Bioethics - Purdue Lectures in Ethics, Policy, and Science

Raymond Anthony: Am I really responsible for ensuring a sustainable food future?

April 13 @ 5:30 PM - 7:00 PM - MRGN 121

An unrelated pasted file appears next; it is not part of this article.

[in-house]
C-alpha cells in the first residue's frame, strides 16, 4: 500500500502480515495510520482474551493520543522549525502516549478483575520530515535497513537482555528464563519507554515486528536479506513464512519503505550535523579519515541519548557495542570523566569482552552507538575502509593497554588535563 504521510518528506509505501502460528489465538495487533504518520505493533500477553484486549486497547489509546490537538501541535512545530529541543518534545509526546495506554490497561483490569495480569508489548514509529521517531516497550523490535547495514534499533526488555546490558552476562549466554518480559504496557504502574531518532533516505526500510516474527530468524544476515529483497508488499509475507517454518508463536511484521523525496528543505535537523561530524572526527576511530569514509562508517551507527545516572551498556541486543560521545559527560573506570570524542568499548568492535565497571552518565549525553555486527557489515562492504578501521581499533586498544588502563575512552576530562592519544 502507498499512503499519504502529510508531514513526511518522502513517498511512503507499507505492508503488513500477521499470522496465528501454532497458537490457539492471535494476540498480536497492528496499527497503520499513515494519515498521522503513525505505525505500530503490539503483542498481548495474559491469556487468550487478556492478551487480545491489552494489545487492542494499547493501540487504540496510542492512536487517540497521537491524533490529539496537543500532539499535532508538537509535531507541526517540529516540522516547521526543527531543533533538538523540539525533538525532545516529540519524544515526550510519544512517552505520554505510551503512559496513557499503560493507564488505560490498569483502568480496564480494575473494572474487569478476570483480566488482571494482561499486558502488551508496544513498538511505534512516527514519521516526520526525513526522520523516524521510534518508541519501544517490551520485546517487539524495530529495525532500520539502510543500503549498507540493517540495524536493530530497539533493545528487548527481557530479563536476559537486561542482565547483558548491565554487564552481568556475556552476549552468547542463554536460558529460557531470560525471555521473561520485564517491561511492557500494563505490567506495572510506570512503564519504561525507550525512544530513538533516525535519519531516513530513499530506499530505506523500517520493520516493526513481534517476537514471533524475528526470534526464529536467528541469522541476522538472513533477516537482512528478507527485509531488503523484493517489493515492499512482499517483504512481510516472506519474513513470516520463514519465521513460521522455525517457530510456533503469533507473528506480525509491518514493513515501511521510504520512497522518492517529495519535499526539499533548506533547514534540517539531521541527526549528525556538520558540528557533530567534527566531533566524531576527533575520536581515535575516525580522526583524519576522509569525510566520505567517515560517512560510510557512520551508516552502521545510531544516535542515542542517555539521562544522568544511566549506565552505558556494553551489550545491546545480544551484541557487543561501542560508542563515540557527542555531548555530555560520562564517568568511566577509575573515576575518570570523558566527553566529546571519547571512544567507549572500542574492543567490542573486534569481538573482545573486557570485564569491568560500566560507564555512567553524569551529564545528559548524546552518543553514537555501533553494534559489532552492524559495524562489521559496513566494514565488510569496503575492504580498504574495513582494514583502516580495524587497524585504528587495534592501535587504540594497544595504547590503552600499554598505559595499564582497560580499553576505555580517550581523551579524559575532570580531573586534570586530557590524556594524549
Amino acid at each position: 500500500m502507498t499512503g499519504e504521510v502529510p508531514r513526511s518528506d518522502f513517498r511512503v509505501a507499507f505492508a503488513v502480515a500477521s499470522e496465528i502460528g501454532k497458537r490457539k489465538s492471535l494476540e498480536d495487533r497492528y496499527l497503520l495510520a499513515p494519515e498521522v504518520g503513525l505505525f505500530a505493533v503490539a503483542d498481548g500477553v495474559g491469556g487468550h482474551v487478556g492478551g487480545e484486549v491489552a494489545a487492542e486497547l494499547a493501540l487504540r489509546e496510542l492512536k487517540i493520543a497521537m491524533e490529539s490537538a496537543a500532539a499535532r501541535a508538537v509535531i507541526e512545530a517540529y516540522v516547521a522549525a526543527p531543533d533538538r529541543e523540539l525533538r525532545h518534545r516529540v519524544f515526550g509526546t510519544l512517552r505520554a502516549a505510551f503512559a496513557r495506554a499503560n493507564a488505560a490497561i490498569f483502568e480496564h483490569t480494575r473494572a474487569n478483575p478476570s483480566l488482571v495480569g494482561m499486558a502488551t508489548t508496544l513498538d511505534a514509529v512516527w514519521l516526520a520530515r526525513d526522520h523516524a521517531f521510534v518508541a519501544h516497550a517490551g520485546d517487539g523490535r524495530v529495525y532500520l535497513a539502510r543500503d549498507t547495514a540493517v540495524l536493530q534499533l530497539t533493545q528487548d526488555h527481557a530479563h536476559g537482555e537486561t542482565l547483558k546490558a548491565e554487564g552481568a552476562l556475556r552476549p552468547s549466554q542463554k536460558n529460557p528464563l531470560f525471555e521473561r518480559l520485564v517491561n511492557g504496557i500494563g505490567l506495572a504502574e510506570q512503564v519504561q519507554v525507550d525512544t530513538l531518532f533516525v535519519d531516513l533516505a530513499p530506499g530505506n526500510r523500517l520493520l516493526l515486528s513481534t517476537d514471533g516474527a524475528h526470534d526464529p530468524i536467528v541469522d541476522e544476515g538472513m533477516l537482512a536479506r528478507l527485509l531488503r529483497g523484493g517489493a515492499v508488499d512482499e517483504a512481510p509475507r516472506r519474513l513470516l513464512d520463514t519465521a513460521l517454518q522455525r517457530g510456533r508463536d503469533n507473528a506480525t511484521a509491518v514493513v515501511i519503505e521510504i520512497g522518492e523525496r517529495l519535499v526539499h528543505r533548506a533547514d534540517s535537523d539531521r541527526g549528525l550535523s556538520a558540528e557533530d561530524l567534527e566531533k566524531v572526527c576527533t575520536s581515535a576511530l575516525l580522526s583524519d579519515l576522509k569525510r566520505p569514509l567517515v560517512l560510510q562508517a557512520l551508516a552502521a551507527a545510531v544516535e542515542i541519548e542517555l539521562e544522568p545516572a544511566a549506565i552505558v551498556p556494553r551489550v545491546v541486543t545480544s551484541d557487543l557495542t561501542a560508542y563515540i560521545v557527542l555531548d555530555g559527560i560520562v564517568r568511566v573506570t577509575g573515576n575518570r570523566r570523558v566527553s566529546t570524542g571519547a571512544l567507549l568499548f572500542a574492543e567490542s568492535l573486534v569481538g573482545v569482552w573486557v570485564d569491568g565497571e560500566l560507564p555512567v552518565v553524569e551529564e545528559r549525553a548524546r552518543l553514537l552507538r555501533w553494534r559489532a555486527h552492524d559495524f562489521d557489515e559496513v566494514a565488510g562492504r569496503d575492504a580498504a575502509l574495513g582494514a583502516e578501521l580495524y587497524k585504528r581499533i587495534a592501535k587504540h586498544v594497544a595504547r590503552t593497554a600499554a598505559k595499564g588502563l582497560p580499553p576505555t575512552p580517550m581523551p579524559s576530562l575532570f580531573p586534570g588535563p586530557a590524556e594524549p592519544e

There is a presumption (or at least an intuition) that conscientious people have a moral duty to ensure a sustainable food future, namely, that they adopt a sustainable pattern of eating that not only promotes their own health and well-being but which is also mindful of their impact on ecological processes, the dwindling supply of water, land, and energy for agricultural production, the welfare of agricultural animals and future generations to “meet their own needs.”  Being responsible for ensuring a sustainable food future involves personal choices that are either aimed at limiting unsustainable activities or promoting sustainable activities. I argue that we are NOT morally obligated to restrict our personal food choices in order to ensure a sustainable food future, even when we are implicated in causing an unsustainable outcome.  The doubts I have about the moral relevance of our personal food choices towards sustainability hinges on our impacts as individuals on the global food system, which are seemingly both insignificant and diffuse that it would be essentially impossible to attribute any difference in the sustainability outcomes to our personal food choices. Given the imperceptibility of individuals’ actions towards a sustainable food future, anyone committed to it should calibrate carefully their pursuit of it against other important personal goals and be cautious about making significant sacrifices. Genuine solutions to problems related to ensuring a sustainable food future involve institutional changes instead of personal ones.

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